Crohn's disease (CD) and ulcerative colitis (UC) are two distinct phenotypic patterns of inflammatory bowel disease (IBD) affecting ~1.5 million Americans, with >30,000 new cases diagnosed annually. They are both characterized by periods of asymptomatic remission interrupted by episodes of symptomatic disease flares or exacerbations. While its exact cause is unknown, IBD seems to be due to a combination of environmental factors and genetic predisposition. However, to date, it is unclear how faulty genes and the changed environment interact to cause colitis and to promote development of cycles of flares and remissions. To contribute to a better understanding of these processes we created a novel animal model (R23FR mice), in which a gene associated with colitis, IL-23 is conditionally expressed in the intestine of immune-competent mice. IL-23 expression triggers development of a colitis that is dependent on the microbiota and the diet, and that has a striking resemblance to human disease, with cycles of active disease (relapse/flares) followed by remission. The main objective of this application is to investigate how IL-23 and the microbiota interact to promote colitis and the development of cycles of flares and remission. Knowledge obtained from these studies is likely to open new directions for therapy.
In Aim 1 we will define the mechanisms triggered by IL-23 that contribute to colitis;
in Aim 2 we will define how the microbiota affects the development of colitis in R23FR mice; and in Aim 3 we will define how lymphocytes contribute to flares and remission

Public Health Relevance

Studies suggest that IBD results from faulty genes and altered gut microbiota, but there is little information on how these two processes interact to cause disease. We have created animals that mis-express a gene that has been associated with IBD (IL-23). These animals develop a disease that has striking similarities with human IBD. We will test if IL-23-induced colitis is worsened by the gut microflora (microbiota), how the body heals the disease and which factors contribute to its worsening. Our studies will likely provide new insights into how IBD happens in humans and should help identify new means for its treatment.

Agency
National Institute of Health (NIH)
Institute
National Institute of Diabetes and Digestive and Kidney Diseases (NIDDK)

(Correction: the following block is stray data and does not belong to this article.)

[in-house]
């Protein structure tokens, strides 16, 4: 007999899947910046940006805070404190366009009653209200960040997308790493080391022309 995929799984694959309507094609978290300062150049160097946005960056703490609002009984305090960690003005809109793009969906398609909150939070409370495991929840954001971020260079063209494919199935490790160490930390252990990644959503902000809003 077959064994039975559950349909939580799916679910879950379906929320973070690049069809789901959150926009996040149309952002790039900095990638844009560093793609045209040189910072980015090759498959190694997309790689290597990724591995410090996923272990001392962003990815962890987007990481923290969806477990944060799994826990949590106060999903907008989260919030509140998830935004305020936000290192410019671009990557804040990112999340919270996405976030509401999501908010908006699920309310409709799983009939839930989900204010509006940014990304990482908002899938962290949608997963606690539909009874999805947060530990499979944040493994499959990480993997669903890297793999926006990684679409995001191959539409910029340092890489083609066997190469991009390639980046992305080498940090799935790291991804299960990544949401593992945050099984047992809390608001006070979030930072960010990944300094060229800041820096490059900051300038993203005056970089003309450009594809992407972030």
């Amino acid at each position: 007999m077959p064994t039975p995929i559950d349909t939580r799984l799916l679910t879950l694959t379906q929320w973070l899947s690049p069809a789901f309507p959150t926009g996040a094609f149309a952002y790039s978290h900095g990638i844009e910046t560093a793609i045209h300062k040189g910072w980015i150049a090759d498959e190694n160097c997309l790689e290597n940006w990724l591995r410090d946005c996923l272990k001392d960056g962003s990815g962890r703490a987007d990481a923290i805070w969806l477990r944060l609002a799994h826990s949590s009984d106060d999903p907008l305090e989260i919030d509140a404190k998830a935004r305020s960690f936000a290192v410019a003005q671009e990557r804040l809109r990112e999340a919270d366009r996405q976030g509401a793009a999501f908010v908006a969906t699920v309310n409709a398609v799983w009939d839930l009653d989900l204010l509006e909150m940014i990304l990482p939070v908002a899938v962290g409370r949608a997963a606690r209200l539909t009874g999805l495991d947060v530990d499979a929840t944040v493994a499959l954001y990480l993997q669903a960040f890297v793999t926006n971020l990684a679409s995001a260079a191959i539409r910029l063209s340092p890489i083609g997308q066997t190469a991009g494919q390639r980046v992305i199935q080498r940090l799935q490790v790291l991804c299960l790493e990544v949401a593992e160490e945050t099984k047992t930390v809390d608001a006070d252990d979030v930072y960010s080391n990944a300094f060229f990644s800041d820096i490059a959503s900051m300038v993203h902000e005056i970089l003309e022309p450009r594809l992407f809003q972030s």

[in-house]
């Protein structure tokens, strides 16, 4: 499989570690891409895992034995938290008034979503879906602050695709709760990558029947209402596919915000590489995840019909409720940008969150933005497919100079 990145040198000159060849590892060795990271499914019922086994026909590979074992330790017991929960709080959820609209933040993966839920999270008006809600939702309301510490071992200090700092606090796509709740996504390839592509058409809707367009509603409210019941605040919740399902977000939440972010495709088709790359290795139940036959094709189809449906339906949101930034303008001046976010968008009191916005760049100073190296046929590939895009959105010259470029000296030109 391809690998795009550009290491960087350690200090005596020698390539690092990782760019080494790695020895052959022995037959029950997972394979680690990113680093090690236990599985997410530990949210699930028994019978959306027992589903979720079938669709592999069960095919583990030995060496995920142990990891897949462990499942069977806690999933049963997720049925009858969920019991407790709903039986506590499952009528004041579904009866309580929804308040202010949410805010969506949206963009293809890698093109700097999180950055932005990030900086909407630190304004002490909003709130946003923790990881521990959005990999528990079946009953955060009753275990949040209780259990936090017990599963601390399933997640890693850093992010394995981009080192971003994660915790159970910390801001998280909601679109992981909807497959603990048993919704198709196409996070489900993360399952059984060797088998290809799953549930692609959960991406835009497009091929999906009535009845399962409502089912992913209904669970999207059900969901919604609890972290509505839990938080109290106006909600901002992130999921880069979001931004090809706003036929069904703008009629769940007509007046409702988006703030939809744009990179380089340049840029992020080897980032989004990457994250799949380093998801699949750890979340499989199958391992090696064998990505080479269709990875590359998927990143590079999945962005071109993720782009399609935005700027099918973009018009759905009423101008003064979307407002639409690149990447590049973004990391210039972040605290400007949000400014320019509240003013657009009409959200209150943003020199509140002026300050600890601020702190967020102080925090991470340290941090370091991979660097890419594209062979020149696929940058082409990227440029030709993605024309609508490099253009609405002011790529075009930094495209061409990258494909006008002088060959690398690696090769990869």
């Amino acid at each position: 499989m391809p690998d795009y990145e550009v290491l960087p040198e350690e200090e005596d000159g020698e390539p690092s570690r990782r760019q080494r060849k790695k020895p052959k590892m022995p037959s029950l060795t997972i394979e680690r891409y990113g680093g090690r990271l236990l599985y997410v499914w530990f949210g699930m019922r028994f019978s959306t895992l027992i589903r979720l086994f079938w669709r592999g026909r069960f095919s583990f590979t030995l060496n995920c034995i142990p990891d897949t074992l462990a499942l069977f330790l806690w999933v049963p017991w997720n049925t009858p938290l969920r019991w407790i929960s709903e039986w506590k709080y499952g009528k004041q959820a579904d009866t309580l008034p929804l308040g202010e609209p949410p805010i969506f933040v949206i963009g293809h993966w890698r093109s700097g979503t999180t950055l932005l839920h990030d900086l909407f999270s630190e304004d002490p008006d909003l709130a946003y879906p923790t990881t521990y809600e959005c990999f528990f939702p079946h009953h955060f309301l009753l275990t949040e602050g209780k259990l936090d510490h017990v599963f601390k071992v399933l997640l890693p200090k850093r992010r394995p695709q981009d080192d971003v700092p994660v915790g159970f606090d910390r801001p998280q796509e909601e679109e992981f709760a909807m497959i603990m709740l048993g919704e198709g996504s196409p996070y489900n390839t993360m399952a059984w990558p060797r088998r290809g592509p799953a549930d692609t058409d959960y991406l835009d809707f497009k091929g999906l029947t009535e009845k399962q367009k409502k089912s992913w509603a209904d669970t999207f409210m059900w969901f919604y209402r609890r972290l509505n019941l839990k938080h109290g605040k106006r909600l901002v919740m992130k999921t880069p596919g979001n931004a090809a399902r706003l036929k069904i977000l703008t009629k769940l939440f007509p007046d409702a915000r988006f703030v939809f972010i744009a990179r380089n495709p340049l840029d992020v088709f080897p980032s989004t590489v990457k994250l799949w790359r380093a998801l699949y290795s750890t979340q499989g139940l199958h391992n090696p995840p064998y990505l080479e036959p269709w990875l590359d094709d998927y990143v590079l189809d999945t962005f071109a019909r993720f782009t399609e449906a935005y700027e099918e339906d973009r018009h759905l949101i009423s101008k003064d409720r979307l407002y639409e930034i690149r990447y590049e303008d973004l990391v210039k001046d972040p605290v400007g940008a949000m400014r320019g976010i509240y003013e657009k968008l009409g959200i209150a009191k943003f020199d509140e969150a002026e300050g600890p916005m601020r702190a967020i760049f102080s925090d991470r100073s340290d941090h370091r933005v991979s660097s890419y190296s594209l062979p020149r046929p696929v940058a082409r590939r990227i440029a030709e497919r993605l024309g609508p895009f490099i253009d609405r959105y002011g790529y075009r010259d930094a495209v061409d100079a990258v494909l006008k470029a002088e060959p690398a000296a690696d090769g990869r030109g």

Type
Research Project (R01)
Project #
5R01DK110352-03
Application #
9690707
Study Section
Gastrointestinal Mucosal Pathobiology Study Section (GMPB)
Program Officer
Perrin, Peter J
Project Start
2017-05-01
Project End
2021-04-30
Budget Start
2019-05-01
Budget End
2020-04-30
Support Year
3
Fiscal Year
2019
Total Cost
Indirect Cost
Name
Icahn School of Medicine at Mount Sinai
Department
Internal Medicine/Medicine
Type
Schools of Medicine
DUNS #
078861598
City
New York
State
NY
Country
United States
Zip Code
10029
Meisel, Marlies; Hinterleitner, Reinhard; Pacis, Alain et al. (2018) Microbial signals drive pre-leukaemic myeloproliferation in a Tet2-deficient host. Nature 557:580-584
Chen, Lili; He, Zhengxiang; Iuga, Alina Cornelia et al. (2018) Diet Modifies Colonic Microbiota and CD4+ T-Cell Repertoire to Induce Flares of Colitis in Mice With Myeloid-Cell Expression of Interleukin 23. Gastroenterology 155:1177-1191.e16
A Verghese, Divya; Demir, Markus; Chun, Nicholas et al. (2018) T Cell Expression of C5a Receptor 2 Augments Murine Regulatory T Cell (TREG) Generation and TREG-Dependent Cardiac Allograft Survival. J Immunol 200:2186-2198
He, Zhengxiang; Chen, Lili; Souto, Fabricio O et al. (2017) Epithelial-derived IL-33 promotes intestinal tumorigenesis in Apc Min/+ mice. Sci Rep 7:5520
Bardina, Susana V; Brown, Julia A; Michlmayr, Daniela et al. (2017) Chemokine Receptor Ccr7 Restricts Fatal West Nile Virus Encephalitis. J Virol 91:
Barsheshet, Yiftah; Wildbaum, Gizi; Levy, Eran et al. (2017) CCR8+FOXp3+ Treg cells as master drivers of immune regulation. Proc Natl Acad Sci U S A 114:6086-6091